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Accessibility standards continue to evolve and scrutiny of website owners to comply, particularly for federal government organizations, has increased in recent years. But making a website truly accessible takes examining everything from the site code to how the content is written. That effort can seem daunting and is best addressed with help from a consultant who can not only audit your site but has the expertise to roll up their sleeves and help implement changes necessary for the front-end code, design, and writing. There are however some simple measures you can take to improve your site accessibility. And it's ok to start small and make plans to improve your site's accessibility over time. Most modern websites also run on content management systems (CMS) like WordPress that incorporate tools or support plugins to make your site accessible even if you do not know how to write code.


Here are three ways to start making your site more accessible:

1. Do a basic scan of your site to identify issues. You can't fix what you don't know, and there are some great free tools on the web that can help point out things that aren't accessible. This won't go as deep as a full site audit from a web accessibility expert, but it's a great start. Tools like ANDI will give you a glimpse into how screen readers and assistive technologies will interact with your site, and what media elements might need some work. Check what links are focusable and what their tab order is, it will give great insight into how a user navigates your page and menus. And look for images that don't have alt tags which help give users a description of photos and graphics.

2. Check your colors and content re-sizing. You're much more likely to encounter a user with a form of color blindness or low vision than users who'll need assistive technologies like screen readers or keyboard navigation to interact with your site. Make sure your site content and brand colors have the proper content ratios or won't be lost on a user who's color blind. Automated tests are often unable to recognize color issues and require a manual check. But there are color calculators like Adobe's Color that you can plug your brand colors into and see if they don't meet contrast requirements. Also, make sure any critical button choices, navigation, or information doesn't rely on color alone to discern differences. Incorporating visual elements like icons along with colors helps ensure something is not lost to your users. Another tip is to try and increase or decrease the font sizing in your browser. All modern browsers include a zoom feature that allows you to scale up or down a page. Try blowing up the fonts for users with low vision or shrinking it down for users on smaller screens that might need to view more of the page content. What happens to your page layouts? Anything break or become hard to view? Any critical page information not scale? Not being able to see everything on a page can be a huge frustration for users, and frustrated users move on quick to more accessible sites.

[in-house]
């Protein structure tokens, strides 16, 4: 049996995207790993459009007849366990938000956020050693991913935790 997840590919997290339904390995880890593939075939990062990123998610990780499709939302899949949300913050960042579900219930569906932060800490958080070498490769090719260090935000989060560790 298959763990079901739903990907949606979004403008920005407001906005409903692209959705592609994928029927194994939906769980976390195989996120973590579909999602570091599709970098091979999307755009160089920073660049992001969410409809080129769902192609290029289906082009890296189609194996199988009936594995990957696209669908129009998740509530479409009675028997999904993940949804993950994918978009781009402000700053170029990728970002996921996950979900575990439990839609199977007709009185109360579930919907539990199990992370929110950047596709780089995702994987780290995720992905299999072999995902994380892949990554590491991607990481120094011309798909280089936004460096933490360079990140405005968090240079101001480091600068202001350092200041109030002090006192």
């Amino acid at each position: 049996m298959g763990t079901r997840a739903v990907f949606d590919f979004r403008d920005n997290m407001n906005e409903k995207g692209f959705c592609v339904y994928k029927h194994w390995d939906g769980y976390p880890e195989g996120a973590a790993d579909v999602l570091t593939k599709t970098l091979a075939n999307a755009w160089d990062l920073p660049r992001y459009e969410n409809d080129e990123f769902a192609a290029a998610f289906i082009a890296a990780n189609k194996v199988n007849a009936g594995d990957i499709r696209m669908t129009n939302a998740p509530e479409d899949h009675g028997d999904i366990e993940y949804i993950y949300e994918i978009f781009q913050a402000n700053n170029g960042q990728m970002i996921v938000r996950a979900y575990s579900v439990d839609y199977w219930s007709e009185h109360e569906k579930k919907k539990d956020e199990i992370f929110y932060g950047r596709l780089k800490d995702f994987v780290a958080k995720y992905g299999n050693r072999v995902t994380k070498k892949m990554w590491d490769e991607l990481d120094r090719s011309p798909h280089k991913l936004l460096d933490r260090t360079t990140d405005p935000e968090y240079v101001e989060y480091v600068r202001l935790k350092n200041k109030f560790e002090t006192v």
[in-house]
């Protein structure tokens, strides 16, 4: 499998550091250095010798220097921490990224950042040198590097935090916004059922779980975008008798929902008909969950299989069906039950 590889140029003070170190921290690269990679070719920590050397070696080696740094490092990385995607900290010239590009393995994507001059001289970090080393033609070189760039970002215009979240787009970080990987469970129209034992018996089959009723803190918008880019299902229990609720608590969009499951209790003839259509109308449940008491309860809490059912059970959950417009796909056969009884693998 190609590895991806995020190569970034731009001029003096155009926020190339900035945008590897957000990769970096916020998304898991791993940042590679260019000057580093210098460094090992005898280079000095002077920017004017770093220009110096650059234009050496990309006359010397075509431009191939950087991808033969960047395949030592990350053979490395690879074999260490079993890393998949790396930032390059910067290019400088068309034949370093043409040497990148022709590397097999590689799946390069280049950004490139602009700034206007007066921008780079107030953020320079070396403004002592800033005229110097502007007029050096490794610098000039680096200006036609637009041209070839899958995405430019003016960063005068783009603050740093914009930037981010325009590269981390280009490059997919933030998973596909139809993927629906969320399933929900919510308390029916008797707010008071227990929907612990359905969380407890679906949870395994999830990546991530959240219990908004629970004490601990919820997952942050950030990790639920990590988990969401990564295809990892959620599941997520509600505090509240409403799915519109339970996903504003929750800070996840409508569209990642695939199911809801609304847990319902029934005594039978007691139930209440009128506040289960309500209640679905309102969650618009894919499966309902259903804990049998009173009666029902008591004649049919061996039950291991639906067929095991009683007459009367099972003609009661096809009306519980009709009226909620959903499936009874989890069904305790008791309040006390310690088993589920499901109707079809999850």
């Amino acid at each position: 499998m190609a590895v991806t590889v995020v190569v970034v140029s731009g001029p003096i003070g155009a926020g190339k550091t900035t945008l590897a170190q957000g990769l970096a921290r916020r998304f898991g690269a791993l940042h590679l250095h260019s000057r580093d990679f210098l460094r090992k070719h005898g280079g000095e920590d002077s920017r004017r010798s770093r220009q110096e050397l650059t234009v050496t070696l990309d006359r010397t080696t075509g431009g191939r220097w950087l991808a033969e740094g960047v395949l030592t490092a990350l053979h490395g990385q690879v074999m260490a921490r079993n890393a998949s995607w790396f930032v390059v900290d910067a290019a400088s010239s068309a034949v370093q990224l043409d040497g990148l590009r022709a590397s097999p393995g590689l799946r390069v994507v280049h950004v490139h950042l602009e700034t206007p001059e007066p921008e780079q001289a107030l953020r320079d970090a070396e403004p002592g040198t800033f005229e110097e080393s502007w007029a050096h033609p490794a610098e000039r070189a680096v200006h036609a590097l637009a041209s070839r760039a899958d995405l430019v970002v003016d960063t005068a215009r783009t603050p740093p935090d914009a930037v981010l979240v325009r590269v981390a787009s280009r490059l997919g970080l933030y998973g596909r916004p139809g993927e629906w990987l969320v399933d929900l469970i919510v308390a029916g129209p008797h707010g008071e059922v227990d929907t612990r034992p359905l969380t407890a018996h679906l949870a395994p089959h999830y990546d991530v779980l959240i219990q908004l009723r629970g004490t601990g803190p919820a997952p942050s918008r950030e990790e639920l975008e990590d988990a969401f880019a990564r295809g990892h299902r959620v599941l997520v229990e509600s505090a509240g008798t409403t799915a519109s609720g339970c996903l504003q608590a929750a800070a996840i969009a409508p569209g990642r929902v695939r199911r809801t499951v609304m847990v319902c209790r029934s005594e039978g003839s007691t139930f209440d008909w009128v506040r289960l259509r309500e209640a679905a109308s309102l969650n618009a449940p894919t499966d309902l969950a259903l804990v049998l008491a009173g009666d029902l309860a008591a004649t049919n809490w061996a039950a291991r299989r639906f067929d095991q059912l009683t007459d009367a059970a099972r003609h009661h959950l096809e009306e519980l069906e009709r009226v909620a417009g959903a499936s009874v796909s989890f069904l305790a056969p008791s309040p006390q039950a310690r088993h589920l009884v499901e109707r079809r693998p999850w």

Bonus tip: Don't forget to reset your zoom settings if you pull up a page you visit all the time and it's suddenly much different than you remember. Does your site use a lot of data grids or tables to display information? Try looking at those elements on a mobile device or see what gets lost as you view different sizes. Detailed data is great but if a user has to endlessly scroll on their phone to consume information or worse, can't view critical information at all, that detail is useless. You might want to rethink the order of columns, trim things down to the most important details, or maybe even re-think how your displaying information altogether.

3. Know your CMS system tools. Like we mentioned, most CMS systems have ways to make the output of web pages more accessible to web browsers and assistive technology. Pay attention to where and how you add those alt tags when you're importing graphics into your site CMS and avoid leaving them blank. Also, use the text formatting tools to make sure your content is organized semantically, using the proper formatting for heading levels, paragraphs, lists, etc. It's much more efficient to form your content to be accessible as you create pages than to have to go back and revise your site after the fact. If your CMS has themes available that come with pre-packaged front-end HTML, CSS, and javascript, do a little digging to confirm if they meet Section 508 or WCAG accessibility guidelines when choosing a theme so some of the work has been done for you by the theme developers.

Making your website accessible and compliant with federal guidelines can seem overwhelming, but with the right approach and help from a web-accessibility expert, like JMT Technology Group, implementing these changes can be made easier. These simple tips can get you started with transforming your site to be useful for anyone who finds it. Which one of these tips will you use first?

To learn more about our solutions, including website accessibility services, visit our solutions page.

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